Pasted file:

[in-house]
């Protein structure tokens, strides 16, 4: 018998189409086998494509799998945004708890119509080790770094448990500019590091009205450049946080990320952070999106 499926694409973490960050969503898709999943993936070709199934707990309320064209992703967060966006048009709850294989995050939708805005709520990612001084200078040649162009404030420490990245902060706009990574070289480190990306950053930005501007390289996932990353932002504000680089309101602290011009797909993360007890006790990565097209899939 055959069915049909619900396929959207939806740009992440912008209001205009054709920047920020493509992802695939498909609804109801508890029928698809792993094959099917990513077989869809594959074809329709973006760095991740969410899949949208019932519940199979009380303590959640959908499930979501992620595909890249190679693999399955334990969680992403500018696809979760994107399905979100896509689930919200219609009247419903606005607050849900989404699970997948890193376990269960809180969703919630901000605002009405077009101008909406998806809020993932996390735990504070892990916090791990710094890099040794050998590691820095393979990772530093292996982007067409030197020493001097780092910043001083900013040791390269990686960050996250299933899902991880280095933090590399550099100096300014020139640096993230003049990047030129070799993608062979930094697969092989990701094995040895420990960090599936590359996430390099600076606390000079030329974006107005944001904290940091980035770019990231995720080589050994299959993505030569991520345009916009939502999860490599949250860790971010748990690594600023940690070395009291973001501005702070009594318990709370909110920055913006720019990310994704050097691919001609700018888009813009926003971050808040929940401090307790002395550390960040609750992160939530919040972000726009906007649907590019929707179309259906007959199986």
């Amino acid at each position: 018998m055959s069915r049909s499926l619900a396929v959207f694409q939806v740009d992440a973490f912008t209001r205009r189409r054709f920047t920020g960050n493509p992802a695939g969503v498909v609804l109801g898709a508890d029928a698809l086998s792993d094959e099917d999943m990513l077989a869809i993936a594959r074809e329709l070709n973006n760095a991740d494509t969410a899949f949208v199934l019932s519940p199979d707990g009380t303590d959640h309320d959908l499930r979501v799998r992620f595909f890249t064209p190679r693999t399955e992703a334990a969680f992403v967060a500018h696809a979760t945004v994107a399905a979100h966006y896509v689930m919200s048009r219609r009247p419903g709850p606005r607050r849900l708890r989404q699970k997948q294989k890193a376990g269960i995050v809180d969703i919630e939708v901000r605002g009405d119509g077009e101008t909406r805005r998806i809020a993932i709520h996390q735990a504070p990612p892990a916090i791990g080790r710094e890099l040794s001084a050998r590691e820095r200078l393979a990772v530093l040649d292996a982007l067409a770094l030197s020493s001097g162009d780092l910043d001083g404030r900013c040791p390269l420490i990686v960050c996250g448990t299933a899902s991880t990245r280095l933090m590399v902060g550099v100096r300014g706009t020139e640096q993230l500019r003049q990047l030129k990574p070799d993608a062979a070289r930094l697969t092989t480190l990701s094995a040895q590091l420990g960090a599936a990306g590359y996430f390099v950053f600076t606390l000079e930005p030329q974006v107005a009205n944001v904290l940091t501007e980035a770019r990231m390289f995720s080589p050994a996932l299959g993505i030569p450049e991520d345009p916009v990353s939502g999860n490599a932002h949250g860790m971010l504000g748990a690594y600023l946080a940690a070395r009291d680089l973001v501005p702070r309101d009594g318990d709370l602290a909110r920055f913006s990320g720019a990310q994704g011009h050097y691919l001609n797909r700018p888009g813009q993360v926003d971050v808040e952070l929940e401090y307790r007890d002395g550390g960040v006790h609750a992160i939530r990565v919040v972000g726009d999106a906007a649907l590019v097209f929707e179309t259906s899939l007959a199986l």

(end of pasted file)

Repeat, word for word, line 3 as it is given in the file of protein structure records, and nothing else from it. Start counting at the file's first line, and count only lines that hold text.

């Amino acid at each position: 018998m055959s069915r049909s499926l619900a396929v959207f694409q939806v740009d992440a973490f912008t209001r205009r189409r054709f920047t920020g960050n493509p992802a695939g969503v498909v609804l109801g898709a508890d029928a698809l086998s792993d094959e099917d999943m990513l077989a869809i993936a594959r074809e329709l070709n973006n760095a991740d494509t969410a899949f949208v199934l019932s519940p199979d707990g009380t303590d959640h309320d959908l499930r979501v799998r992620f595909f890249t064209p190679r693999t399955e992703a334990a969680f992403v967060a500018h696809a979760t945004v994107a399905a979100h966006y896509v689930m919200s048009r219609r009247p419903g709850p606005r607050r849900l708890r989404q699970k997948q294989k890193a376990g269960i995050v809180d969703i919630e939708v901000r605002g009405d119509g077009e101008t909406r805005r998806i809020a993932i709520h996390q735990a504070p990612p892990a916090i791990g080790r710094e890099l040794s001084a050998r590691e820095r200078l393979a990772v530093l040649d292996a982007l067409a770094l030197s020493s001097g162009d780092l910043d001083g404030r900013c040791p390269l420490i990686v960050c996250g448990t299933a899902s991880t990245r280095l933090m590399v902060g550099v100096r300014g706009t020139e640096q993230l500019r003049q990047l030129k990574p070799d993608a062979a070289r930094l697969t092989t480190l990701s094995a040895q590091l420990g960090a599936a990306g590359y996430f390099v950053f600076t606390l000079e930005p030329q974006v107005a009205n944001v904290l940091t501007e980035a770019r990231m390289f995720s080589p050994a996932l299959g993505i030569p450049e991520d345009p916009v990353s939502g999860n490599a932002h949250g860790m971010l504000g748990a690594y600023l946080a940690a070395r009291d680089l973001v501005p702070r309101d009594g318990d709370l602290a909110r920055f913006s990320g720019a990310q994704g011009h050097y691919l001609n797909r700018p888009g813009q993360v926003d971050v808040e952070l929940e401090y307790r007890d002395g550390g960040v006790h609750a992160i939530r990565v919040v972000g726009d999106a906007a649907l590019v097209f929707e179309t259906s899939l007959a199986l």